The interrupt controller 204 has a state machine and a number of registers, which may include readable and writable registers, read-only registers and write-only registers. In one embodiment, the interrupt controller 204 includes a read and write access path to its registers to allow a VMM to save the current state of the interrupt controller 204 (e.g., in the VMCS or in a VMM data structure) and to restore the interrupt controller state associated with a VM that is to be invoked. In addition, in one embodiment, the current state of the state machine in the interrupt controller 204 is readable and writable to allow the VMM to switch VMs. In another embodiment, the state machine in the interrupt controller 204 is readable and the VMM has to replay a series of writes to the interrupt controller 204 to place the interrupt controller 204 into the correct state.
The interrupt controller 204 may be a conventional interrupt controller (e.g., an 8259A interrupt controller) that is enhanced to provide a read and write access path to its registers and state machine. The read and write access path may be implemented, for example, as an extension to chipset specific registers to provide the behavior that is identical to the behavior of the conventional interrupt controller (e.g., the read-only registers remain read-only unless being accessed by the VMM). This can be achieved, for example, by providing access to the registers of the interrupt controller through memory mapped I/O registers. The interrupt controller 204 may include masking and prioritization logic that is known to one of ordinary skill in the art.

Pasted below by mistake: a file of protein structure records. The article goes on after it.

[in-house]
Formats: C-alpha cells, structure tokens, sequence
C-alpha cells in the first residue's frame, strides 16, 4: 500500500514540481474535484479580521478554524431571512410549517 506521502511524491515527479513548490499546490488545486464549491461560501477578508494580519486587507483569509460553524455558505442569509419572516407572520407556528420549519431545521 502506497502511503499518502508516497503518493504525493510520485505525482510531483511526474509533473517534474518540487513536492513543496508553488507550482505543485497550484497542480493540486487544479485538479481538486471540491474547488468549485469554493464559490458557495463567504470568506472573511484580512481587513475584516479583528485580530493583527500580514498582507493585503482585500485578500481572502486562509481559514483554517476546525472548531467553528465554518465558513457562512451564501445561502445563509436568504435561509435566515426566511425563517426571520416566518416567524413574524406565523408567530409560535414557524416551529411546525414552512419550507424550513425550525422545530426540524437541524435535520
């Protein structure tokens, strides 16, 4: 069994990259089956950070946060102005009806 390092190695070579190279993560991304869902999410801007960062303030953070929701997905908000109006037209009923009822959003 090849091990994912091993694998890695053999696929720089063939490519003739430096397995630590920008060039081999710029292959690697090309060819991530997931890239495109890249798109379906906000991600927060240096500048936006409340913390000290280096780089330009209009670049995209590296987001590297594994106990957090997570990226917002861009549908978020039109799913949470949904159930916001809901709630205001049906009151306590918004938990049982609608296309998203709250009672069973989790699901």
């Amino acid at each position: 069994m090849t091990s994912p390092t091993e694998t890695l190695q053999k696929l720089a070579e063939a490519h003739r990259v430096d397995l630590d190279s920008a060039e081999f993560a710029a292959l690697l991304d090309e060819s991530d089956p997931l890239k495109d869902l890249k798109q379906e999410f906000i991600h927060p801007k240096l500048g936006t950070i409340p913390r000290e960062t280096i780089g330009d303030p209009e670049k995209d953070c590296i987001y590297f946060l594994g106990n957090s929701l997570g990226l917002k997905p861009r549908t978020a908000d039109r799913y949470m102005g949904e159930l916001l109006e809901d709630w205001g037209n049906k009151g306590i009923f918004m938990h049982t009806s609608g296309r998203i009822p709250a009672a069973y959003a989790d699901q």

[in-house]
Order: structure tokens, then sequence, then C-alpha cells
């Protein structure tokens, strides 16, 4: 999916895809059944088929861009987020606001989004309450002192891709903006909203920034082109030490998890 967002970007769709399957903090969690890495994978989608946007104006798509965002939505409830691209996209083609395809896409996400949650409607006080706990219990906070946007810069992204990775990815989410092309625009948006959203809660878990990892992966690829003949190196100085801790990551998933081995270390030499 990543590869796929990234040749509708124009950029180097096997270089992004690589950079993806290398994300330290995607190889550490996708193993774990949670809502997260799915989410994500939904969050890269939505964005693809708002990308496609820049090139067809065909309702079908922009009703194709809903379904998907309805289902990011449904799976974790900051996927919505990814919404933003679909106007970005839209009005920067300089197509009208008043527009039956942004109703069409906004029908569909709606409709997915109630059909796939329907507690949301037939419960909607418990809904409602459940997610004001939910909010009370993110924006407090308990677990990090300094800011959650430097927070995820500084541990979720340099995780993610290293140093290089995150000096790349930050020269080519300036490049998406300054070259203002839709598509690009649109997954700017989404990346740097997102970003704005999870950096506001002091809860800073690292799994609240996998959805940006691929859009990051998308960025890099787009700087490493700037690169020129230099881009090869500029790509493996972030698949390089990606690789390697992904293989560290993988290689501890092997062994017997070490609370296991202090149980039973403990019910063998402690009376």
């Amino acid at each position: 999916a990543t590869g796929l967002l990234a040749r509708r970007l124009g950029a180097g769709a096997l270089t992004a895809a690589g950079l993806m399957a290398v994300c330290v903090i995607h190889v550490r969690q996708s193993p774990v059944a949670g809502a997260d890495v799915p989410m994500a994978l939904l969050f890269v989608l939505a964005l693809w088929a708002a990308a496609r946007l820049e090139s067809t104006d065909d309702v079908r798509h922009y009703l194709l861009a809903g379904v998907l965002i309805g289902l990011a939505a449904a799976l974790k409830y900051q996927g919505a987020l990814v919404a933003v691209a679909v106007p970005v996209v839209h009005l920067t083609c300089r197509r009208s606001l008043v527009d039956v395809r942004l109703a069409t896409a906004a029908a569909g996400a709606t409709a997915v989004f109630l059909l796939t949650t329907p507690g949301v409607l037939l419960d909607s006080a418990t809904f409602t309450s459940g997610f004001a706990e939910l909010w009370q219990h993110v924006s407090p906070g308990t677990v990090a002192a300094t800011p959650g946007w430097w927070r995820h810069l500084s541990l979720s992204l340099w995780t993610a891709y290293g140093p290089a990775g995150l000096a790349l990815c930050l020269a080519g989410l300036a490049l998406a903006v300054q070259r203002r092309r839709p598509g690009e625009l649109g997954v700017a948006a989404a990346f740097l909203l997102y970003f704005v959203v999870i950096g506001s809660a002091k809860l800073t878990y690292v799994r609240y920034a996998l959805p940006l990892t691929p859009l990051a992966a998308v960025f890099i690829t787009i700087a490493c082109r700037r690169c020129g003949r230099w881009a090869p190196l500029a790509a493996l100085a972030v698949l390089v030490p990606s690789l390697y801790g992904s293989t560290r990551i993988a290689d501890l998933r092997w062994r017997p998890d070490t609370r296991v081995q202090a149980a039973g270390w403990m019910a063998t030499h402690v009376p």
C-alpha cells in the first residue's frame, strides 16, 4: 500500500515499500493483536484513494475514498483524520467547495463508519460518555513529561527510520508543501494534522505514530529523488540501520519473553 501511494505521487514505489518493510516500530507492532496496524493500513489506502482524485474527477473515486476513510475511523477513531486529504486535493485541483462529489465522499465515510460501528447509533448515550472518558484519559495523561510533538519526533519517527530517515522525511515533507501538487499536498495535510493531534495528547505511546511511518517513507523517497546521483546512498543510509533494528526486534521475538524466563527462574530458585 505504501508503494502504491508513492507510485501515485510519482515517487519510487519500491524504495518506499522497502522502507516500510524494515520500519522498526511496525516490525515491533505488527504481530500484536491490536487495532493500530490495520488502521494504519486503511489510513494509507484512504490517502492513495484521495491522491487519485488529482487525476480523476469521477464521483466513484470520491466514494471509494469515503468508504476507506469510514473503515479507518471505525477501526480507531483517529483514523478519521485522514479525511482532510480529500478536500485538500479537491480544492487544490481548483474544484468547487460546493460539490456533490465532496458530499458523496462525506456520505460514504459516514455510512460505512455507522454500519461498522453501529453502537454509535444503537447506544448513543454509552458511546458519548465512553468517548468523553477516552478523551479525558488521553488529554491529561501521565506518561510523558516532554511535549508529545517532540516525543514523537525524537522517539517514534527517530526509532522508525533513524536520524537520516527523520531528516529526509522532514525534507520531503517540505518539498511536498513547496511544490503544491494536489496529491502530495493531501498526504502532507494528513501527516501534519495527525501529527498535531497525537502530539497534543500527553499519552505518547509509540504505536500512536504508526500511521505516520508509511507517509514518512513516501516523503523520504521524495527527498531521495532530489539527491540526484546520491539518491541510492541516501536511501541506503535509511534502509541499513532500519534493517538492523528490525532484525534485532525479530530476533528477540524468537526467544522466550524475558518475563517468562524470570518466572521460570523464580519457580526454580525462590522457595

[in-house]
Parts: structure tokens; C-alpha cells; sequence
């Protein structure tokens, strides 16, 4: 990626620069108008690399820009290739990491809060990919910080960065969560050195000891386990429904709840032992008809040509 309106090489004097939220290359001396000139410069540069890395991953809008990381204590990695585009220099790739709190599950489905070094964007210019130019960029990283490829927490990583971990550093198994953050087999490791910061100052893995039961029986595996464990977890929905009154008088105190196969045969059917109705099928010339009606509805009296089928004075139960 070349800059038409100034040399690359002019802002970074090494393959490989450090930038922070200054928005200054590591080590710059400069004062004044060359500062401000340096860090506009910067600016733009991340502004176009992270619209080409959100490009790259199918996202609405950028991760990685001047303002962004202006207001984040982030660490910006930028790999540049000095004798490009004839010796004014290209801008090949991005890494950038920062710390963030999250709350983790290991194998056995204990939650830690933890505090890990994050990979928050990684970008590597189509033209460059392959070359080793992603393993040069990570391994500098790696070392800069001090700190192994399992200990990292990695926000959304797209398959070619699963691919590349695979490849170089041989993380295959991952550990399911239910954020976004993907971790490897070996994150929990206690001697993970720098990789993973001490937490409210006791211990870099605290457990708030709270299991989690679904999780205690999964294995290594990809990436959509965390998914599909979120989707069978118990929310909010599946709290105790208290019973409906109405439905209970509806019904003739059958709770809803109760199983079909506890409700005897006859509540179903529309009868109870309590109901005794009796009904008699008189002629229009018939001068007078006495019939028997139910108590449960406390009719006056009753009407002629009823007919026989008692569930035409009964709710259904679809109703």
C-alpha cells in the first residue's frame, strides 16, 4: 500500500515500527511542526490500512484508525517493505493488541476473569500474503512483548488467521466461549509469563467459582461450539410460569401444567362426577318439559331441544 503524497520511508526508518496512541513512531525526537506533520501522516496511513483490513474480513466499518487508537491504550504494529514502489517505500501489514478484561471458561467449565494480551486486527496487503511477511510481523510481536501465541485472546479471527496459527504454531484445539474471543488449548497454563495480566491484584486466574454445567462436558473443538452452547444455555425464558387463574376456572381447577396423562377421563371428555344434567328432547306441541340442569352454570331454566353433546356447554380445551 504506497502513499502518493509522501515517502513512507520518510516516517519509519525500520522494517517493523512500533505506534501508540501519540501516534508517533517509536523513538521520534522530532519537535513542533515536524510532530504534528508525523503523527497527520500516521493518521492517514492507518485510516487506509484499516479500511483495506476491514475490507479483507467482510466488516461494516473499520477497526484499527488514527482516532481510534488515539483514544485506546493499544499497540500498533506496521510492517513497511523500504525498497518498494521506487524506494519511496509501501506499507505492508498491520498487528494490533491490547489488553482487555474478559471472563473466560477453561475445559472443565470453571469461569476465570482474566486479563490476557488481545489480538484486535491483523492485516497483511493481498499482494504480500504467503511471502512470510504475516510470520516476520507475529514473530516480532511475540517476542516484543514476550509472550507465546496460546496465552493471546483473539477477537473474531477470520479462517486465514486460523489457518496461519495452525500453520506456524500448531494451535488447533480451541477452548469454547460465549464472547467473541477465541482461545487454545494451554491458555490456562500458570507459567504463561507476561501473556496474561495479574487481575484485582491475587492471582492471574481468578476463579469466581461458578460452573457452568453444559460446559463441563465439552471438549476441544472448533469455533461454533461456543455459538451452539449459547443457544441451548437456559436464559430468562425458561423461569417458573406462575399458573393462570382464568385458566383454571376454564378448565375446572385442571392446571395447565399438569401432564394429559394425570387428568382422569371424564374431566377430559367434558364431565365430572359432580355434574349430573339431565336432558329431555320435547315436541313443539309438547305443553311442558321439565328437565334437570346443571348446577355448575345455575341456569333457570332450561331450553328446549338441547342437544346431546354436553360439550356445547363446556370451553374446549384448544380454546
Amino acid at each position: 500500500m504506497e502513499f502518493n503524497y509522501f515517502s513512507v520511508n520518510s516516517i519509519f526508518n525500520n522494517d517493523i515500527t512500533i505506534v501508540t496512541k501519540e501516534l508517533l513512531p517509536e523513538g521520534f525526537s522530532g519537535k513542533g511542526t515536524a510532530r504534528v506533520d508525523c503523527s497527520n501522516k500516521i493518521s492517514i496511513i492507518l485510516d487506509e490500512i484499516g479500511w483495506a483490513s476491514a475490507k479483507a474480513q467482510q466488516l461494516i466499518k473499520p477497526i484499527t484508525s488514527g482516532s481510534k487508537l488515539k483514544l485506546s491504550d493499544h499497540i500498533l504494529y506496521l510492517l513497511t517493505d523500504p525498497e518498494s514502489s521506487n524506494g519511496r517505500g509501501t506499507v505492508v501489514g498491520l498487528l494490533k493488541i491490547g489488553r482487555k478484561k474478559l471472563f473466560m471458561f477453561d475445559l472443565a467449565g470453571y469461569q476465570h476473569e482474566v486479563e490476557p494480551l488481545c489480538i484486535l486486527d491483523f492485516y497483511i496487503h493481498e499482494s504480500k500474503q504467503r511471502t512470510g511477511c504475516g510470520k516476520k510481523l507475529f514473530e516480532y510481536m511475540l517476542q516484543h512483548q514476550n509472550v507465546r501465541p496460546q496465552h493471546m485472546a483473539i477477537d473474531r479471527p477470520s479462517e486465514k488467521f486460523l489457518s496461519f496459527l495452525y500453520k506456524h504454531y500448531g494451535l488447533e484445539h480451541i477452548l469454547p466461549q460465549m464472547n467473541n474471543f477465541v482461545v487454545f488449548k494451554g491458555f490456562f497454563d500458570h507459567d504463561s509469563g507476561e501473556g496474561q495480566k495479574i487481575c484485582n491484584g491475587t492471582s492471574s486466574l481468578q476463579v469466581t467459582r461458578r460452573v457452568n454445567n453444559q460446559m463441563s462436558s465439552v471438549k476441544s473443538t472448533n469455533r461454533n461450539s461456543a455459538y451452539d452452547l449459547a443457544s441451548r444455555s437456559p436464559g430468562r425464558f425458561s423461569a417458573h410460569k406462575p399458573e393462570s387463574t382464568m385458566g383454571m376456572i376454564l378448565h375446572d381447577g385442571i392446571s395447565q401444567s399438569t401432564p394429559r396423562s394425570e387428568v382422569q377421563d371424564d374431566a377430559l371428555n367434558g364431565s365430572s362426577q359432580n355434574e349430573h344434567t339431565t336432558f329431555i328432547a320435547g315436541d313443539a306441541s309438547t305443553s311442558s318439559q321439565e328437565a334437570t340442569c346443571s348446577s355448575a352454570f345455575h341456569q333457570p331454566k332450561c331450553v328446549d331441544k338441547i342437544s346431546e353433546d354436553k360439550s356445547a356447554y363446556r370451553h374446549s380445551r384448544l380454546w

The interrupt controller 204 is coupled to the multiplex blocks 206. The number of multiplex blocks 206 is equal to the number of interrupt request lines 208. Each interrupt request line 208 propagates interrupt requests generated by a specific device to a corresponding multiplex block 206.
In a virtual machine system, a device may be managed by a certain VM and generate interrupts that need to be delivered to this VM. For example, a video capture card may be managed directly by a single VM and may not be visible to other VMs. Alternatively, a device may be managed by several VMs and generate interrupts that need to be delivered to multiple VMs. Yet, alternatively, the device may be managed by the VMM and generate interrupts that need to be delivered to the VMM. For example, an integrated drive electronics (IDE) controller may be managed exclusively by the VMM.
Each multiplex block 206 receives interrupt request signals generated by a specific device. Depending on its setting, each multiplex block 206 may route an interrupt request signal to the interrupt controller 204 or the VMM block 210. In one embodiment, the multiplex blocks 206 are set by the VMM. The VMM may set the multiplex blocks 206 prior to requesting a VM entry and/or following a VM exit. In another embodiment, the multiplex blocks 206 are set by the processor as part of a VM entry and/or a VM exit. The values used to set the multiplex blocks 206 may be stored in the VMCS or in any other data structure.
In one embodiment illustrated in